A generation with mixed feelings (KOR)CHOI MIN-WOO
The author is a deputy editor of the political news team at the JoongAng Ilbo.
During a National Assembly Steering Committee meeting in November 2017, main opposition Liberty Korea Party (LKP) Rep. Jun Hee-kyung claimed that the Blue House had come under the control of Chundaehyp, the pro-North Korean council of university students that had been active during the military regime rule in the 1980s. Former Blue House chief of staff Im Jong-seok responded furiously over the “humiliating” remark from Jun. He said, “we did not ask what you did when the military regimes stamped out and violated human rights in Gwangju” and added that the people who Jun had scorned had put their lives at stake to defend democracy.
The heated response from Im, who headed the National Council of Student Representatives and served in prison for aiding an unauthorized visit to North Korea by another student in 1989, underscores the pride of the former student activists who fought against the authoritarian regime under generals-turned-politicians during the 1980s. There is a common strain of emotions among those who spent their youth under the military regimes in Korea. There are those who can talk with pride of their student activities despite threats of raids and secret police and those who live with silent shame for having stayed on the sidelines during the tumultuous period. Kim Oe-suk, who served as the first minister of government legislation and now as the president’s secretary of appointments, confessed that she decided to become a human rights lawyer out of guilt for having had studied law while many of her friends at university devoted themselves to the democracy movement. Many who had spent their days as students in the 1980s still feel indebted to the minority student activists who contributed to bringing about the end of military rule and the beginning of true democracy in the country.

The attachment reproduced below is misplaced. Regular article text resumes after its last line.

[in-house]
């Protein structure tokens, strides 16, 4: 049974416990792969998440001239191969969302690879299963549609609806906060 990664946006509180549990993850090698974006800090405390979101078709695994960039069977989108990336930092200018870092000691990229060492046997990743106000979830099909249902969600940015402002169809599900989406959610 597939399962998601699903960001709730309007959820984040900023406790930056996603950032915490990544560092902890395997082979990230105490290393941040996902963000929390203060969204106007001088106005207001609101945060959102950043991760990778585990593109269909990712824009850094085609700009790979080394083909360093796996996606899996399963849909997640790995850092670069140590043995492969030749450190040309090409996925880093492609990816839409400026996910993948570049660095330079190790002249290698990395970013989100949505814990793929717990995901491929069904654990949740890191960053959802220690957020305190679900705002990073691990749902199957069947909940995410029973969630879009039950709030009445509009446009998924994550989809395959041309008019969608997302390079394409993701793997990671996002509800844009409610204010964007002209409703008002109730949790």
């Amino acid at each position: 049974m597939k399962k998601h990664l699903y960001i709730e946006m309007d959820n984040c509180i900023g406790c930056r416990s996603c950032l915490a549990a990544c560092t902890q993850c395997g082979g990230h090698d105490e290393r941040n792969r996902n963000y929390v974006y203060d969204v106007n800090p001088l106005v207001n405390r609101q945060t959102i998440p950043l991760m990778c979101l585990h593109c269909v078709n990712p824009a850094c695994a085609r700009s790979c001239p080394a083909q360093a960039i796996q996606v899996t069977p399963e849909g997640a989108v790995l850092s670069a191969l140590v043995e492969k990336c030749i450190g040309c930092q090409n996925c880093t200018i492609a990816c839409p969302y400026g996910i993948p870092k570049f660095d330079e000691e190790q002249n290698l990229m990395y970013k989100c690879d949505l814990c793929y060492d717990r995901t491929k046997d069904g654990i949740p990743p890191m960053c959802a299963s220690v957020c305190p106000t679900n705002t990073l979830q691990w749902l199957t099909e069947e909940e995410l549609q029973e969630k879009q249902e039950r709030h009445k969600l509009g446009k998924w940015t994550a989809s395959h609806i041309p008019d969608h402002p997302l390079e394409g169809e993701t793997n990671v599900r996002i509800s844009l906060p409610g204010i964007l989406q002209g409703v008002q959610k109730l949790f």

The generation, now in their 40s and 50s, inevitably have mixed feelings about the controversy surrounding Cho Kuk, a justice minister nominee facing a myriad of allegations about prerogatives and irregularities committed as an iconic figure on the progressive front. “Some would have felt betrayed to learn someone who they once revered turned out to be worse than they could have imagined, while others may feel they can finally free themselves of the sense of guilt,” said Yim Dong-woo, professor at the Korea National University of Transportation. In his book “The Generation of Inequalities,” Lee Chul-seung, a professor at Yonsei University, wrote that the students in the 1980s may have championed the value of equality in Korean society, but they were never free of Asian hierarchic culture and tradition. Lee notes that the fall of the Park Geun-hye administration shattered the fantasies that many conservatives had about her father Park Chung Hee, the strongman who had helped Korea achieve its rags-to-riches transformation. The disillusionment over Cho may bring about an end to the sense of supremacy of the student activist generation among liberals.해소된 386에의 부채감 최민우 정치팀 차장 2017년 11월 국회 운영위. 전희경 한국당 의원은 “청와대가 주사파 전대협에 의해 장악당했다”고 질타했다. 그러자 당시 임종석 대통령 비서실장은 “전 의원 말에 매우 모욕감을 느낀다”라고 강하게 반박했다. 그러면서 “5공, 6공때 정치군인이 광주를 짓밟고 민주주의를 유린할 때 의원이 어떻게 살았는지 살피지는 않았다”라며 “거론한 그 사람들은 인생을 걸고 민주주의를 위해 노력했다”고 했다. 심지어 “그게 질의냐”라고도 했다. 느닷없는 커밍아웃처럼 보이는 임 실장의 답변엔 ‘어디 감히 너희 따위가’라는 386 운동권의 속내가 고스란히 배어 있었다. 이는 1980년대 군부독재 시절 대학시절을 보낸 이들의 공통된 정서이자 묘한 세대관이었다. 학생운동에 뛰어든 이의 ‘선민의식’과 주변을 맴돈 이의 ‘부채의식’으로 말이다. 이 정부 초대 법제처장으로 현재 청와대 인사수석인 김외숙(52)씨도 인권변호사를 하게 된 이유를 “학생운동에 투신하는 친구들이 많았는데, 그 옆에서 고시공부를 했던 부채감”이라고 했다. 80년대 소수 운동권을 향한 다수 동료ㆍ후배의 ‘주눅’은 그렇게 한 세대를 이어왔다. 그래서 ‘조국 사태’를 바라보는 40,50대의 감정은 복잡하다. 임동욱 한국교통대 교수는 “미안함을 가지며 살아왔는데 ‘더 해 먹었다’라는 배신감과 이제야 짓눌렸던 진보 콤플렉스에서 벗어나게 됐다는 홀가분함이 교차할 것”이라고 전했다. 이철승 서강대 교수는 『불평등의 세대』에서 386을 가리켜 “평등의 가치를 한국 사회에 전파했지만, 자신은 연공제에 기반을 둔 동아시아적 위계 문화를 여전히 체내화했다”고 지적한다. “박근혜 정부 붕괴가 박정희 패러다임의 해체”(최장집 교수)를 가져왔듯, 세간엔 “조국 사태로 386 우월감도 시효가 끝났다”라는 말이 많다.
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